Actress Felicity Huffman pleaded guilty Monday to having a role in what prosecutors called the "largest college admissions scam" ever uncovered by the U.S. Department of Justice.
Huffman, Lori Loughlin and four dozen other business executives, coaches and more were charged on March 13 with participating in a "large-scale elaborate fraud" to get their children into prestigious universities like Yale, USC, Stanford and UCLA.
The "Desperate Housewives" star appeared in a federal courtroom in Boston and admitted she paid $15,000 to a fraudulent charity to arrange for cheating on her daughter's SAT test.
The organization, known as Key Worldwide Foundation, was allegedly run by college consultant William Singer, who has confessed to helping wealthy parents cheat on standardized tests for their children. Singer also bribed college coaches to falsely certify that students had been recruited for the school's sports teams, further facilitating their path to admission, regardless of their athletic abilities, prosecutors said.
Huffman and Singer exchanged multiple emails on how to provide her daughter with "100 percent" extra time to take the SAT exam, an affidavit of the complaint claims, and arranged for her to take the test in a location controlled by an administrator whom Singer allegedly bribed to protect the test and secretly correct her answers afterwards.
Huffman's daughter received an SAT score of 1420 out of a possible 1600 — an improvement of approximately 400 points over her Preliminary SAT exam, taken without Singer's help, one year earlier.
Huffman later discussed the scheme in a recorded phone call with Singer, the complaint says. Her husband, actor William H. Macy, also discussed the plans in a call with Singer. Macy, was not charged in the case, despite references in the criminal complaint.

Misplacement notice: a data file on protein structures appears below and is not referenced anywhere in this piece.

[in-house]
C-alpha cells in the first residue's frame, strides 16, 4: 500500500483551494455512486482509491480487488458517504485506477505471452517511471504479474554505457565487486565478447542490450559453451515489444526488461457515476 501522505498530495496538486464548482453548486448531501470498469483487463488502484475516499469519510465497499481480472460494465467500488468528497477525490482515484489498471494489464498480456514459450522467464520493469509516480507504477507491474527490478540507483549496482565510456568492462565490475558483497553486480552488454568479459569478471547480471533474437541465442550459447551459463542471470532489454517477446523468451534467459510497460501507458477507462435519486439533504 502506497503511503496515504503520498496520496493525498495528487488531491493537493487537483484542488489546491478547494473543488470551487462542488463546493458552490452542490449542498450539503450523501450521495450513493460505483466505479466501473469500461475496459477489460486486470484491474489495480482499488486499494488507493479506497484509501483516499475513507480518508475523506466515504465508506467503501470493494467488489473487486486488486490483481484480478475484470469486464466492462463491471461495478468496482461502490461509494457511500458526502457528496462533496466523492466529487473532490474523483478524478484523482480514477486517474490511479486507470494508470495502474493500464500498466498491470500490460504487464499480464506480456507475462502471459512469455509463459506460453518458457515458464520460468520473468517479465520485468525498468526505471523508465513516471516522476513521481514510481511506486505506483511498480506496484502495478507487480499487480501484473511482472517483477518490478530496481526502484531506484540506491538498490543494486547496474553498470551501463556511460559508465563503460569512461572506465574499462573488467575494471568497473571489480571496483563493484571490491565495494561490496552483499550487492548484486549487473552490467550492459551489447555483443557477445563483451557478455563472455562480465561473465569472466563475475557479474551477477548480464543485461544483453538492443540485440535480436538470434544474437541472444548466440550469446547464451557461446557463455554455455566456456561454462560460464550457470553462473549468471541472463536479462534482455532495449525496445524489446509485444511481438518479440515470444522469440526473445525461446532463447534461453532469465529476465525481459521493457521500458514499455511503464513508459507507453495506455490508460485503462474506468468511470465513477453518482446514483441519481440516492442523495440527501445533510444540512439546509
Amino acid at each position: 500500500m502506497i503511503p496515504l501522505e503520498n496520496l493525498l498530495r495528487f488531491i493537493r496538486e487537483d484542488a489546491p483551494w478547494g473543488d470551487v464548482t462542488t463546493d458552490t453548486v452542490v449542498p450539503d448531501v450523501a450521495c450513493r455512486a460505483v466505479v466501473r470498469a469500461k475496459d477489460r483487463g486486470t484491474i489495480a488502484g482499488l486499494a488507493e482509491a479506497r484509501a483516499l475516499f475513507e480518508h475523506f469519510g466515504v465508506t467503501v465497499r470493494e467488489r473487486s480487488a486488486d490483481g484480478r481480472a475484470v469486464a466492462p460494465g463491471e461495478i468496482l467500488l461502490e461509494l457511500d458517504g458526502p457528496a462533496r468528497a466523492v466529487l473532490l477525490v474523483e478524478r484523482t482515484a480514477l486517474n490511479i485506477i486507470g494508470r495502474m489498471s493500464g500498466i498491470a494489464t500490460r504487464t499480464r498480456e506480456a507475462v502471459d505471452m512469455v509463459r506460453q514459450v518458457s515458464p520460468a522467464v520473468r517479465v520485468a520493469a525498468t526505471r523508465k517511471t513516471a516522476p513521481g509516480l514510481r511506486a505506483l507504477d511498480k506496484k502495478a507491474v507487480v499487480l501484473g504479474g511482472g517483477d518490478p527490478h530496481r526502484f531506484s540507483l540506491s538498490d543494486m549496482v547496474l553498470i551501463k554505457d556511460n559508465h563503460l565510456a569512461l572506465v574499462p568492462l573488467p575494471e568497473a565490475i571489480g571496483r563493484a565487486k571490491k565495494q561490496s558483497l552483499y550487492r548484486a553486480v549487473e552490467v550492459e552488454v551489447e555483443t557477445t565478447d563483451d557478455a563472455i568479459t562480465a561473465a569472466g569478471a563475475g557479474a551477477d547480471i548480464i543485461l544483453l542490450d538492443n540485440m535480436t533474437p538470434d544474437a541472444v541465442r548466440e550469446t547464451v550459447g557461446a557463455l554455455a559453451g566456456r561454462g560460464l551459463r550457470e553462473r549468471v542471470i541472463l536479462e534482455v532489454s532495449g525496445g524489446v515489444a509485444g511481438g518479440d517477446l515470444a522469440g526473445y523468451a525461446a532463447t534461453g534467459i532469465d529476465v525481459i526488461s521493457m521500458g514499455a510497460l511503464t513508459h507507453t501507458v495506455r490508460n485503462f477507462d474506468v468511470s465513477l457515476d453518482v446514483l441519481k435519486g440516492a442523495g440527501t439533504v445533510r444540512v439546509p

Huffman pleaded guilty to one charge of conspiracy to commit mail fraud and honest services fraud.
It remains uncertain what penalty Huffman will face. The conspiracy charge carries a maximum sentence of 20 years in prison, but prosecutors have said they would recommend a sentence at the "low end" of the sentencing range — between four and 10 months — for the actress. They also have said that they would recommend a fine of $20,000 and 12 months of supervised release.
Federal sentencing guidelines are advisory, rather than mandatory, and judges may impose sentences that provide for heavier or lighter punishment than the advised range.
Huffman is among 14 parents who have said they would plead guilty in the scam. Seventeen other parents, including Loughlin, have decided to fight the charges and formally submitted not guilty pleas.
Huffman has apologized and claimed her daughter was unaware of her actions.
"I am in full acceptance of my guilt. And with deep regret and shame over what I have done, I accept full responsibility for my actions and will accept the consequences that stem from those actions," the actress said in a statement last month.
"I am ashamed of the pain I have caused my daughter, my family, my friends, my colleagues and the educational community," she continued. "I want to apologize to them, and especially, I want to apologize to the students who work hard every day to get into college and to their parents who make tremendous sacrifices to support their children and do so honestly."